I love the drama in the stories of Jesus’ resurrection, watching the progression from sadness and despair to confusion and then to joy. One minute life is dark and pointless and the next, it’s bright and full of possibility. Jesus’ presence changes everything.
I’ve experienced this myself and seen it in others as we bring our troubles into the light. There, in Christ’s presence, the very thing we’re afraid of loses its power, and trust rises. It’s a miracle moment.
Speaking of miracles, my Christmas cactus is in full bloom for the fourth time since before Advent. It seems Christ wants to bring new life everywhere, in everything.
I came across this quote:
If while washing dishes, we think only of the cup of tea that awaits us, thus hurrying to get the dishes out of the way as if they were a nuisance, then we are not “washing the dishes to wash the dishes.” What’s more, we are not alive during the time we are washing the dishes. In fact, we are completely incapable of realizing the miracle of life while standing at the sink. If we can’t wash the dishes, the chances are we won’t be able to drink our tea either. While drinking the cup of tea, we will only be thinking of other things, barely aware of the cup in our hands. Thus we are sucked away into the future–and we are incapable of actually living one minute of life. ―Thích Nhất Hạnh,
After I read this, I noticed times when I’m not alive. I often rush through one activity to get to another. I also noticed, just as Thích Nhất Hạnh says, that when I finally get to do what I wanted to, it’s not as satisfying as I’d hoped.
When Christ appeared to me in this quote, I wasn’t sad or desperate. I was feeling flat and bored, looking for the next best thing to entertain me. My Lord showed me there’s no life in that tomb. The miracle is right here, right now, in this moment.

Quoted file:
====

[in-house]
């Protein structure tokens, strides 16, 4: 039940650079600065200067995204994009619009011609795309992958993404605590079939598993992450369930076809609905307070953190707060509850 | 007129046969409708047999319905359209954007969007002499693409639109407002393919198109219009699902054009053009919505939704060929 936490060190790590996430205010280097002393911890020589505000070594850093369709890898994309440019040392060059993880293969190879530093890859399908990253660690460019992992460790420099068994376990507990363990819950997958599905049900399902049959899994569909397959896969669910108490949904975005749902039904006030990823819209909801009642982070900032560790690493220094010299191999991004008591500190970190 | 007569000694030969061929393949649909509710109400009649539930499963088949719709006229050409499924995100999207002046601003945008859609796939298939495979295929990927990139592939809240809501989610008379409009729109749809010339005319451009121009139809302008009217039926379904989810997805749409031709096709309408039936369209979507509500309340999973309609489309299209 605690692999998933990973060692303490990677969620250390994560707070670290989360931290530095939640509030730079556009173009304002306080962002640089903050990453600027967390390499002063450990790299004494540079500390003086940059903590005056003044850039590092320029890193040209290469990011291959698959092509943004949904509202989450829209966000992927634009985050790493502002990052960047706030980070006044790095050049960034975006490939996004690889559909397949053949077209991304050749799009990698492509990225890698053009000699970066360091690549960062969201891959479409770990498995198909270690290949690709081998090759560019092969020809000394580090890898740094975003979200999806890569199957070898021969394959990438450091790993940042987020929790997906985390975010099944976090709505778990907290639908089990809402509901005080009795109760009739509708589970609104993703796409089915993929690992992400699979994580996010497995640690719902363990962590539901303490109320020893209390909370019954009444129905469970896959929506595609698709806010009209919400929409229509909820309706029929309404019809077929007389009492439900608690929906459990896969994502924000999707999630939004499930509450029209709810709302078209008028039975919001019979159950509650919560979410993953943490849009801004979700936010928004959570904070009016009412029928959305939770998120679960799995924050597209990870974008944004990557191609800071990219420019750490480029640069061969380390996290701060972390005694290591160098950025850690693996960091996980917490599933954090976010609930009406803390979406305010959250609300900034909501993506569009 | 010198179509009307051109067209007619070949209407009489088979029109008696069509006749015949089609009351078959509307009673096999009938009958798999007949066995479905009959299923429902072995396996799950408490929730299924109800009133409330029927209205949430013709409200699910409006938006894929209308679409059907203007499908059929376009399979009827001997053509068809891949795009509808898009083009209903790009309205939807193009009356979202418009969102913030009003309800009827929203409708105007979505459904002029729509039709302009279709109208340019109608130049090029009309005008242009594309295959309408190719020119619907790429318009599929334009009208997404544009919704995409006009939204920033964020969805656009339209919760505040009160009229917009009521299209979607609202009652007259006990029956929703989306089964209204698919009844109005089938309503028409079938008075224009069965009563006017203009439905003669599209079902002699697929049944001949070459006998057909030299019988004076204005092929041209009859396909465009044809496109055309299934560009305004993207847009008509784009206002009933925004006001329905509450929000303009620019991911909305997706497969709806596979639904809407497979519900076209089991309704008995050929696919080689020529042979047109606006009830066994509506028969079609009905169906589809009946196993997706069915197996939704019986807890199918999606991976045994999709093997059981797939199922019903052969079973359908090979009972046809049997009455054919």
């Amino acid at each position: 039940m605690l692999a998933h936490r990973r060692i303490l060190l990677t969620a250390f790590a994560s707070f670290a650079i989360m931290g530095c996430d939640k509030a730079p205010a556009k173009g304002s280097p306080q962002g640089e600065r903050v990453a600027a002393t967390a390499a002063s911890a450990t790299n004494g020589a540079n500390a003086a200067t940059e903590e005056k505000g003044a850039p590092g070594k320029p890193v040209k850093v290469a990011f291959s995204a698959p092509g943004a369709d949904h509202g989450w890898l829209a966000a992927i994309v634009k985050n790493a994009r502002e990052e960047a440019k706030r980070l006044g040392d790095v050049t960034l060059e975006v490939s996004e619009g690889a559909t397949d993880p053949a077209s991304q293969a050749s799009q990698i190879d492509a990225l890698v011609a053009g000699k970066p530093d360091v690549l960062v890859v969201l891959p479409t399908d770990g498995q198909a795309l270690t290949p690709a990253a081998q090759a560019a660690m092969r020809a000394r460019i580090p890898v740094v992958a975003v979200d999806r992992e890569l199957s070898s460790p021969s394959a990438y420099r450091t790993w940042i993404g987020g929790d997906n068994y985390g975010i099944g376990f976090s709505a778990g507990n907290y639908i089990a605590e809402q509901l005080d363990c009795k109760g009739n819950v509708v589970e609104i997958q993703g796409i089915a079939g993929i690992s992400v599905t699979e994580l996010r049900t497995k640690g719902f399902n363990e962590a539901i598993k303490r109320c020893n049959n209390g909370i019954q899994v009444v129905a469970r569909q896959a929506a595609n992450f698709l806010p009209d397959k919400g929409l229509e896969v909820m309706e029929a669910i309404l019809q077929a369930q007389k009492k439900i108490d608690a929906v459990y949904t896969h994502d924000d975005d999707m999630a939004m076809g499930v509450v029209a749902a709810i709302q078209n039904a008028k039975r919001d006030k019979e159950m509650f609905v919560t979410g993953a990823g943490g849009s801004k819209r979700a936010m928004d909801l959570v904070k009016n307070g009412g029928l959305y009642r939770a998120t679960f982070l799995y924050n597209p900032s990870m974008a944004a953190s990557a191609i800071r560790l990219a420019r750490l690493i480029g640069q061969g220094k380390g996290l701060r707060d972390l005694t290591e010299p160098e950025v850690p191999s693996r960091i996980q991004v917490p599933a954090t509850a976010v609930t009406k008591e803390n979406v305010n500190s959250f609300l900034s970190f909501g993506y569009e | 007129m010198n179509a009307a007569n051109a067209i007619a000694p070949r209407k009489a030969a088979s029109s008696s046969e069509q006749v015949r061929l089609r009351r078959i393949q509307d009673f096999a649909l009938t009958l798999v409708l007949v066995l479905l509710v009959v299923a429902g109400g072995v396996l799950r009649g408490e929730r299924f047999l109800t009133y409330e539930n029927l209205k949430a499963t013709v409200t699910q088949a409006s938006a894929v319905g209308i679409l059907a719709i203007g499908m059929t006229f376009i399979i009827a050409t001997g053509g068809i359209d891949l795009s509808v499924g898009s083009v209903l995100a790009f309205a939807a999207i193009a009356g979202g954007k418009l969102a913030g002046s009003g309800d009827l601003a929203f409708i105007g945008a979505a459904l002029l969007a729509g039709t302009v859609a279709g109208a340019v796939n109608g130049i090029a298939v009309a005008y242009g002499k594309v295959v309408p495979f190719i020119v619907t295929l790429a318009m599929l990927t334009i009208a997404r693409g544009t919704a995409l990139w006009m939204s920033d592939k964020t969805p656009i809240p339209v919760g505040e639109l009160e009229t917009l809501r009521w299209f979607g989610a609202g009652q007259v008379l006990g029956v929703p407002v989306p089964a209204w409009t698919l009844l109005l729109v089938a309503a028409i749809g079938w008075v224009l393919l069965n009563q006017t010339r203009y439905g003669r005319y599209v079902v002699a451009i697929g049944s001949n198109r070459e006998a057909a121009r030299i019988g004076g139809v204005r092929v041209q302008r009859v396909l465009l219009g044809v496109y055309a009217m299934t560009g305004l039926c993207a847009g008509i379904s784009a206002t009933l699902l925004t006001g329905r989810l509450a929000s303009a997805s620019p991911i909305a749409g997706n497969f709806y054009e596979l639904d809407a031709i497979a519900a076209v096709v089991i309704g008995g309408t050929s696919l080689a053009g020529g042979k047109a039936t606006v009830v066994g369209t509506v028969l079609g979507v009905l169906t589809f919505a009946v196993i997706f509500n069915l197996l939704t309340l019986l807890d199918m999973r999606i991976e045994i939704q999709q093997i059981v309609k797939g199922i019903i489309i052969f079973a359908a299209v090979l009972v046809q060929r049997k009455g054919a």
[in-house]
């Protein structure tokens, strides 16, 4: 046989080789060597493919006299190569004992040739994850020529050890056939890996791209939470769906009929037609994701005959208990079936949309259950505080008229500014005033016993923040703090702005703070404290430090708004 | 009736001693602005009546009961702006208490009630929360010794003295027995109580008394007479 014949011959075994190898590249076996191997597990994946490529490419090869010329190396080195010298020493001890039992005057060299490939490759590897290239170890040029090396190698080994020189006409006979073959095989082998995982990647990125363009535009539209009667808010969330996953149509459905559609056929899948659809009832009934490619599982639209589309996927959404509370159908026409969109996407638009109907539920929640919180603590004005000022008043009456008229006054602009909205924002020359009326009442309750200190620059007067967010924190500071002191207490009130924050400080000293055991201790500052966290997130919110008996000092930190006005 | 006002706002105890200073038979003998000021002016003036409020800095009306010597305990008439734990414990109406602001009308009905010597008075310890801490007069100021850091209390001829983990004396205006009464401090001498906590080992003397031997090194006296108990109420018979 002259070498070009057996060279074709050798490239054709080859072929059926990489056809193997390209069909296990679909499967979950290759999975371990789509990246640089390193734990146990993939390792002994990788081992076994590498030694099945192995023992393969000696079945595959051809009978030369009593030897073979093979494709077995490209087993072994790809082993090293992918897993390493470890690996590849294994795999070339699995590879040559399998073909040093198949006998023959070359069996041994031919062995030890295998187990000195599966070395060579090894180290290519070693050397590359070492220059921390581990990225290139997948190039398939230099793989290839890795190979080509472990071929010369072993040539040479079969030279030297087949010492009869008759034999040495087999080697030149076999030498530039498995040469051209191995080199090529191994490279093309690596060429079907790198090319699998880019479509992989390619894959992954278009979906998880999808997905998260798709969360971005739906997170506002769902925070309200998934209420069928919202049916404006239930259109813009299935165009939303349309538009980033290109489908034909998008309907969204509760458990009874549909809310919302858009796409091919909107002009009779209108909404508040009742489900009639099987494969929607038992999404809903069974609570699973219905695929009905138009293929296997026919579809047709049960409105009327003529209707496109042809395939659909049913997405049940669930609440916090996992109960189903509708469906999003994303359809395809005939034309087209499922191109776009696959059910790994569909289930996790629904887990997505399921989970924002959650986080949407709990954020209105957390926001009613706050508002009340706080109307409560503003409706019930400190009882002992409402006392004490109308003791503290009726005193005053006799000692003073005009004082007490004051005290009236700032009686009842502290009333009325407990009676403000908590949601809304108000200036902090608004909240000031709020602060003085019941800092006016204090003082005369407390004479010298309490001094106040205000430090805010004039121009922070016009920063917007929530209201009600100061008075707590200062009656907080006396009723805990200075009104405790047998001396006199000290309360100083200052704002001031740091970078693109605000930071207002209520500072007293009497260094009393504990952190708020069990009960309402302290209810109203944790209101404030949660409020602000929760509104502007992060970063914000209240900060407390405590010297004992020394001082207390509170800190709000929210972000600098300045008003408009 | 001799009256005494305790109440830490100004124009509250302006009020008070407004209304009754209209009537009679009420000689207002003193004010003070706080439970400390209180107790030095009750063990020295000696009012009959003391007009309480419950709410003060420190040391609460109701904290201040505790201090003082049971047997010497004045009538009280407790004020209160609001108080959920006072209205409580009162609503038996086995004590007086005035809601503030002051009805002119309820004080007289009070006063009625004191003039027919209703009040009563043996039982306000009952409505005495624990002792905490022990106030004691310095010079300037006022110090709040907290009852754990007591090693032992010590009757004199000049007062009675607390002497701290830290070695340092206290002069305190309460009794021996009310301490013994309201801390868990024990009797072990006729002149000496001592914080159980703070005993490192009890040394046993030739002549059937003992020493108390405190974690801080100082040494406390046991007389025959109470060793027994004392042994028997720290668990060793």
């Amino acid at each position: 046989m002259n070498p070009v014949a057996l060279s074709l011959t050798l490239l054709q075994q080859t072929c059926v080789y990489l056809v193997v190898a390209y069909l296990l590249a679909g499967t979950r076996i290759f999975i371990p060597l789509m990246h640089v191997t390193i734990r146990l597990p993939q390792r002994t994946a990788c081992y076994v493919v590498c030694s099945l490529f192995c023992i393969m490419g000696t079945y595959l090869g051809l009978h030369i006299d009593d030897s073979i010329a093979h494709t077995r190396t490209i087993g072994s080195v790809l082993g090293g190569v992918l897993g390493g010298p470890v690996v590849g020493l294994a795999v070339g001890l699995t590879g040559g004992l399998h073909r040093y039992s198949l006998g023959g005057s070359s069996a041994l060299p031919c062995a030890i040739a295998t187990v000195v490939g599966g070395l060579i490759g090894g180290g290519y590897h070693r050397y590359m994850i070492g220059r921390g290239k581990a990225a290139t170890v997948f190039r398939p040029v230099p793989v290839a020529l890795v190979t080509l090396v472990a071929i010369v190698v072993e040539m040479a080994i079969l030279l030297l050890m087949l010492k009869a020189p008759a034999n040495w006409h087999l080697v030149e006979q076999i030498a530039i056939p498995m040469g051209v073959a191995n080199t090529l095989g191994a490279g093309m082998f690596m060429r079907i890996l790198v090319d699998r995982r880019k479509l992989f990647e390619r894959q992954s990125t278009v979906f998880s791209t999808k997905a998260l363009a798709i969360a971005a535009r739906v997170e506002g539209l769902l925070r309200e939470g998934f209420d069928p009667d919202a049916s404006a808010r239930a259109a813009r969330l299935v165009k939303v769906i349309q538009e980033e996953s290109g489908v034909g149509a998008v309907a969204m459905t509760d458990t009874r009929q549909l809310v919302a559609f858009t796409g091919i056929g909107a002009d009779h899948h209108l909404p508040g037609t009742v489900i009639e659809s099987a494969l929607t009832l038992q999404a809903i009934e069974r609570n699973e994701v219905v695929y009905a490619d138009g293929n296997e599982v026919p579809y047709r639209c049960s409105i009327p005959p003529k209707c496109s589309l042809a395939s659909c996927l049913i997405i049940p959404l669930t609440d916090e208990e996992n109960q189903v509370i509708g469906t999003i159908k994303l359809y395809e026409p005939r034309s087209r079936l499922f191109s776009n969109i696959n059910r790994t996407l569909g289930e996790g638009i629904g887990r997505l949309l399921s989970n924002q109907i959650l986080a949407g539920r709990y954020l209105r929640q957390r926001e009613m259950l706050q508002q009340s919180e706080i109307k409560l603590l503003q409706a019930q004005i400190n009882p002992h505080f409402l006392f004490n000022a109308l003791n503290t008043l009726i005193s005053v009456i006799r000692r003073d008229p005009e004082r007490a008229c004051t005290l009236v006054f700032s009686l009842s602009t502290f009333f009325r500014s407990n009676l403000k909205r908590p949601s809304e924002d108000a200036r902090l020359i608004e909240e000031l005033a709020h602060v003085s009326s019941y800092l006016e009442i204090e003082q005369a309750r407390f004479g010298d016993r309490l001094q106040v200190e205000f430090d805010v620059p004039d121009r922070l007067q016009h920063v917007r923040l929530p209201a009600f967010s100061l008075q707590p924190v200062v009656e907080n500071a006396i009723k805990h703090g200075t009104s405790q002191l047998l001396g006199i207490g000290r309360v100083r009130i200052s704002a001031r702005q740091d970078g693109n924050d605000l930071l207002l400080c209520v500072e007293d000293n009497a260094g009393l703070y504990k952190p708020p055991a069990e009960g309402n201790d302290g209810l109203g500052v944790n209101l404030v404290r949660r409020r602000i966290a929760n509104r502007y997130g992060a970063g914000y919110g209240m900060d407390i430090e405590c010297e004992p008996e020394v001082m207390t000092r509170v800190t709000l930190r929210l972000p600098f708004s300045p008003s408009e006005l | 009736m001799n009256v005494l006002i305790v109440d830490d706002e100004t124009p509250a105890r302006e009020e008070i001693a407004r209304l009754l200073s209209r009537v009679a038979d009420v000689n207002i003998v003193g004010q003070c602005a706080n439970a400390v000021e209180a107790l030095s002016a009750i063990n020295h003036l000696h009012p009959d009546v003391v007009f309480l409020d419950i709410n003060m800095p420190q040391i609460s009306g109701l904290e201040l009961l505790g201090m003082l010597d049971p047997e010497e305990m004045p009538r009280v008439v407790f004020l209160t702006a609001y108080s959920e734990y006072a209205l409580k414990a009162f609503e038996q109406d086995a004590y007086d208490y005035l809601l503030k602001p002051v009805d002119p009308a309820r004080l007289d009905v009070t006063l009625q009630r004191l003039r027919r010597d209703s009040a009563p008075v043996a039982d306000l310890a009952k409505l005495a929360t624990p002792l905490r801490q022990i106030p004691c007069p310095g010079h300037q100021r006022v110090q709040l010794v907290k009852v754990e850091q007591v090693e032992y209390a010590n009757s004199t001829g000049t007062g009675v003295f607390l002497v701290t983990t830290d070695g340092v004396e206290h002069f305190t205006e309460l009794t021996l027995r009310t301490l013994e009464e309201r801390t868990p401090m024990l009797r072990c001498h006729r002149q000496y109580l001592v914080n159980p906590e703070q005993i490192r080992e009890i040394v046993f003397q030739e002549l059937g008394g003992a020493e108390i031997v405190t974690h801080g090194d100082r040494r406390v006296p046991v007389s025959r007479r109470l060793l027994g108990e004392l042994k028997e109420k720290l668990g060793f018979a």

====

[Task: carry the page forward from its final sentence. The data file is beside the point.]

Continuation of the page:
Thích Nhất Hạnh writes,
. . . the real miracle is not to walk on water or in thin air, but to walk on earth. Every day we are engaged in a miracle which we don’t even recognize: a blue sky, white clouds, green leaves, the black, curious eyes of a child–our own two eyes. All is a miracle.
Hmm. This is going to take some practice.
Jesus answered him, “Very truly, I tell you, no one can see the kingdom
of God without being born from above.” –-John 3:3 (NIV)
Thích Nhất Hạnh, born in 1926, is a Vietnamese Buddhist monk and peace activist. He lives in the Plum Village meditation center in southwest France, travelling internationally to give retreats and talks. After a long-term of exile, he was given permission to make his first return trip to Vietnam in 2005. Nhất Hạnh has published more than 100 books, including more than 40 in English. He is active in the peace movement, promoting nonviolent solutions to conflict. His book, The Miracle of Mindfulness, teaches people of any religion how to be consciously alive to every moment. (Wikipedia)